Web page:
The dance instructors, relatively new to the technology, were found to be struggling between the smooth transaction for classes. Keeping track of the transactions and students became a perplexing chore.
This consumed a lot of energy, drifting the focus from the classes to financing.
To avoid the Zoom fatigue dancers have taken to Instagram Reels and IGTV for their dance tutorials. Dance instructors go live on Instagram for a couple of days, to teach dance and interact with their students through the chat option.
But this new age of dance influencers or aka "dancefluencers", have little or no monetization through these means of education, eventually moving back to Zoom and other platforms, being their last resort.
A lot of dancers pursuing a commercial career typically require representation from an agency, which assists dancers and choreographers in navigating the business side of the industry and typically takes a 10% cut when booking jobs.
Regardless of whether or not they have an agent, dancers must audition or compete for a job, which can involve hundreds of performers vying for one or two seats.
It may appear that the industry is only open to individuals who are regarded most marketable to general audiences.
We've arrived at this point!
Today's dancers don't need permission from conventional gatekeepers to pursue their art and establish a fanbase, thanks to the ease and accessibility of digital media.
Creators can become full-fledged businesses with different revenue streams beyond ads after developing fandoms that follow them off-platform.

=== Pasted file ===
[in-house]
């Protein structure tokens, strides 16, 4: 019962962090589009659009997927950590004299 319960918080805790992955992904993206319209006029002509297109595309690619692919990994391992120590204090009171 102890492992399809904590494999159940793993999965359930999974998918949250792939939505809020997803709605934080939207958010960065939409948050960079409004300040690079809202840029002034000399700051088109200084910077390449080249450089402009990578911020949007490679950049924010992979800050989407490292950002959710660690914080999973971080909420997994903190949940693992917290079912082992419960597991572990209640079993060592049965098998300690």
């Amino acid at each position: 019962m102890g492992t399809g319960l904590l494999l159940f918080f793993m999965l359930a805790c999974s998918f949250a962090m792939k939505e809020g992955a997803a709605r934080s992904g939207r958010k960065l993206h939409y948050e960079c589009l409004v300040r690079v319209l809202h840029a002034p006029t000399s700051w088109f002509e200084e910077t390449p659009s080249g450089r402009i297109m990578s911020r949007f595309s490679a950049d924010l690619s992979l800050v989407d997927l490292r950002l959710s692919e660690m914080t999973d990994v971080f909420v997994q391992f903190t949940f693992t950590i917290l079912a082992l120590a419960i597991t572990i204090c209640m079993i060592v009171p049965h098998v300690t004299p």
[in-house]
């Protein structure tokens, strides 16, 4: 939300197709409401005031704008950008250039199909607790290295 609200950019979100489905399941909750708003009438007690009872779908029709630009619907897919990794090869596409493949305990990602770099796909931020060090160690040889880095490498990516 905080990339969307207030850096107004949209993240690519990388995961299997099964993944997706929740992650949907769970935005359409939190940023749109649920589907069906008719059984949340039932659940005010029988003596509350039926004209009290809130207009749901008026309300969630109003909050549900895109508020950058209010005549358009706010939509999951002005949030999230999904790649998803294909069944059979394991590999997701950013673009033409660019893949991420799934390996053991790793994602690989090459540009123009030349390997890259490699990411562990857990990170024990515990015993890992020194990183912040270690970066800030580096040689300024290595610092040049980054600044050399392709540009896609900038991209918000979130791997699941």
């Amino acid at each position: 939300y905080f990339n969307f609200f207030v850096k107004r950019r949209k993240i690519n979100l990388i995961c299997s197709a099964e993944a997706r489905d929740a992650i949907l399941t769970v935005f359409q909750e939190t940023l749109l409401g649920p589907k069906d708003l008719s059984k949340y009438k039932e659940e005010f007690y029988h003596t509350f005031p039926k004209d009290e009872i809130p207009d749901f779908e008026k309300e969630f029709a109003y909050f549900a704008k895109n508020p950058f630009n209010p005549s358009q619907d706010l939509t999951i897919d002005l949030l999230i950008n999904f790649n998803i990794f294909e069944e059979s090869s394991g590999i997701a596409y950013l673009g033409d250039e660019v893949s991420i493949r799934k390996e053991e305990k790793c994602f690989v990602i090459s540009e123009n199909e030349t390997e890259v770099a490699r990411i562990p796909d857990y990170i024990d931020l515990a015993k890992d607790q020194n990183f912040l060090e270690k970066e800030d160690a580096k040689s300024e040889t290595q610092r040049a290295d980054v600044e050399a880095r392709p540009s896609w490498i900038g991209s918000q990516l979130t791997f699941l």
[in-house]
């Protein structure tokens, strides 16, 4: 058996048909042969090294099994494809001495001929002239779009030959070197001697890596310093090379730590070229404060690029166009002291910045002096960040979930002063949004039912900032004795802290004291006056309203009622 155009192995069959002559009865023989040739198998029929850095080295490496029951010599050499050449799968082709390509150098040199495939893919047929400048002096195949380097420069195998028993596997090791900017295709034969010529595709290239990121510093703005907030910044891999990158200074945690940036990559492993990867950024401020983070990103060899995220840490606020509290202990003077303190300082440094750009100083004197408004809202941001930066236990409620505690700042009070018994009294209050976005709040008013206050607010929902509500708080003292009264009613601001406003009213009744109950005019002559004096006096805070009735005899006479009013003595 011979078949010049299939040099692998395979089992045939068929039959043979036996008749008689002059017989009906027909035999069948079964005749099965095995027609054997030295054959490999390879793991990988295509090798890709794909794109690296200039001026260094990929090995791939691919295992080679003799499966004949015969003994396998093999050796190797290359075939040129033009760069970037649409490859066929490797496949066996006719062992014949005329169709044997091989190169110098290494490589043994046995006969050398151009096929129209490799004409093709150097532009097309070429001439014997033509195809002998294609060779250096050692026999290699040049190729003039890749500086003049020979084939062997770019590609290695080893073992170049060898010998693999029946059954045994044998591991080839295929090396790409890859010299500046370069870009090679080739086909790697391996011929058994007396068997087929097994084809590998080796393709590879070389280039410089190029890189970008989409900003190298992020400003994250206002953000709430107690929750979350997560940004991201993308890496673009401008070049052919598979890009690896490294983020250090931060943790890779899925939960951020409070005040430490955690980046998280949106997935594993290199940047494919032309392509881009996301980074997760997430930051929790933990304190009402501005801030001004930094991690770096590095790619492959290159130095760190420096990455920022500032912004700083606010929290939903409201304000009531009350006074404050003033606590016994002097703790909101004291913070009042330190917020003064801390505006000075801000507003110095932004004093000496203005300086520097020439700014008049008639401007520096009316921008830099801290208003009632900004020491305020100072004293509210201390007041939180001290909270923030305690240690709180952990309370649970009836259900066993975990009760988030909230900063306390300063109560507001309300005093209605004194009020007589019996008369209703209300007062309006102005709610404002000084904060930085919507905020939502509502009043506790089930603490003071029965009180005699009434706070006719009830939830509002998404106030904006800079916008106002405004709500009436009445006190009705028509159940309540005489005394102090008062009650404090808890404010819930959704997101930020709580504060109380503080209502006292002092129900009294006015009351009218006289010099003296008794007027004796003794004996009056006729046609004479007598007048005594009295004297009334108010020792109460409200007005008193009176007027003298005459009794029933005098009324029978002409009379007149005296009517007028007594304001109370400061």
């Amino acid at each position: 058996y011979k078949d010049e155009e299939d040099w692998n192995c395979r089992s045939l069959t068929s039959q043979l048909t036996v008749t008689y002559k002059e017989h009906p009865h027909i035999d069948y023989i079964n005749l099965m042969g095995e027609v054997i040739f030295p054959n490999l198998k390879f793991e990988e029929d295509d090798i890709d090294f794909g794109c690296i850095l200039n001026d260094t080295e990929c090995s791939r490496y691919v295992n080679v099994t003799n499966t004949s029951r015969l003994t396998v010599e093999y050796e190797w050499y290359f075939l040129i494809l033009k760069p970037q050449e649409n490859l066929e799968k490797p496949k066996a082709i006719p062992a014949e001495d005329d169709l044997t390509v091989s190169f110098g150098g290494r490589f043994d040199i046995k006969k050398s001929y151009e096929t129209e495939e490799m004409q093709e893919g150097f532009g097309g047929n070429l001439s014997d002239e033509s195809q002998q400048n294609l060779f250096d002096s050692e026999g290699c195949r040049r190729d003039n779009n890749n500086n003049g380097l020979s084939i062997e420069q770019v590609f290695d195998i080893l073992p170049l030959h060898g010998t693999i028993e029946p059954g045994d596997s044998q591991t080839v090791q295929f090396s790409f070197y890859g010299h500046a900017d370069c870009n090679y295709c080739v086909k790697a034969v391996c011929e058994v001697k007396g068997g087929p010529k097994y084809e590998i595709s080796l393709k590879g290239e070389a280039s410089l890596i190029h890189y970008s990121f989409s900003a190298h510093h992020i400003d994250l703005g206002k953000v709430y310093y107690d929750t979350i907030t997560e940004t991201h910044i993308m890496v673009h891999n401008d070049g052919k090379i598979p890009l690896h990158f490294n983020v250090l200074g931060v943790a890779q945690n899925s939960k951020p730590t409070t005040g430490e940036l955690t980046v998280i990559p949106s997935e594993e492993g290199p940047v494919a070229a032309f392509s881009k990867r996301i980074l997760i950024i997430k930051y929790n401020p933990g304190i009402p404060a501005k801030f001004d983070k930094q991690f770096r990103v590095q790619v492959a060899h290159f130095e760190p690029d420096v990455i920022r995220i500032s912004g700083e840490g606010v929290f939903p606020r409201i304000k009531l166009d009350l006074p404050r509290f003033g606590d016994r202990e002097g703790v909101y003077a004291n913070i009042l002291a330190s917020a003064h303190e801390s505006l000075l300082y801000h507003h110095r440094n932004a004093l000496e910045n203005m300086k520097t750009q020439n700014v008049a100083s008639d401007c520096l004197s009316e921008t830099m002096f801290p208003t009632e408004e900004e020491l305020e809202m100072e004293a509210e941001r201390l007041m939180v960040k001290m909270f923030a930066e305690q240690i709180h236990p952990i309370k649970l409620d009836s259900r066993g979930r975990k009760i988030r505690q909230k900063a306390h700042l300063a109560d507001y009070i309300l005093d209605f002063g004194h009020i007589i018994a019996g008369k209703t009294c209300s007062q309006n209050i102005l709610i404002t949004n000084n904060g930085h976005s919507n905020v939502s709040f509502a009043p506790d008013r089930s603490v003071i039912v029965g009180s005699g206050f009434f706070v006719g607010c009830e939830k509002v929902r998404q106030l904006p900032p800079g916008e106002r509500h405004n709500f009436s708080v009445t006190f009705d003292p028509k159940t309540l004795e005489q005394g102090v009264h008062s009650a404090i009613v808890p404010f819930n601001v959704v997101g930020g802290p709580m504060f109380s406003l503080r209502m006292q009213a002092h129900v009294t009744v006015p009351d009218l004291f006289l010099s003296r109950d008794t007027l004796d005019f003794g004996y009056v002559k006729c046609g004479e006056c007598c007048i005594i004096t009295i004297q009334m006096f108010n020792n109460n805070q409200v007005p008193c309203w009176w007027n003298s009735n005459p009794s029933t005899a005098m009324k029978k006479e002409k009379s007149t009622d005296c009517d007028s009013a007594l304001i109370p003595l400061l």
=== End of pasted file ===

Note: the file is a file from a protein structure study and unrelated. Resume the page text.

Virtual events are becoming more popular, and dance communities are attempting to make the best of the situation.
They are hosting virtual dancing competitions, conventions, and online performances to keep dancers entertained and educated while also providing a modest financial cushion for themselves.
There are live streaming performances that are not normally available for public watching. Dance is an industry that thrives on new ideas.
A platform for the creators
💡 This shift to the digital era has allowed instructors to tap into a lot of benefits as well. 2021 is a decade of video and digitization!
Instead of adapting to the virtual possibilities, what if the dance industry had access to a platform built to give dancers intuitive accessibility, fostering an environment for a seamless online class experience.
A platform made by dancers for the dancers!
Versai is the first-ever platform to bridge the lines between an E-commerce tool and a video conferencing tool.
With a smart interface, Versai, allows the instructors to easily transact on the platform, eliminating the usage of extra transacting applications. A student when paid is let into the class, automatically.
Why move Online?
Going virtual, gives the dancers a global reach, enabling them to connect with people from any corner of the world.
This would allow the instructors to maximize their profits, allowing them to earn 4x revenue, by reaching out to students at any time of the day, when in past they were restricted within boundaries and timeframe.
Along with the global benefits, growing dance business online turns out to be cost-effective, has a wider reach and is convenient and easy to access. It is a customized form of learning and is flexible according to your needs.
Switching to hybrid classes, gets you more traction and prominence, giving you that extra push of revenue. The median hourly wage for choreographers is $30.72, in the US.
Every hour gets productive with Versai!
Unlike in-person classes, save yourself from the hassle of renting out a studio. Versai, fosters the needs of the dance community, providing them a user-friendly interface and much-needed technology. Now turn your room space, or garage into your perfect dance studio!
💡 We are building a platform for the future, in this time of evolution and digitization!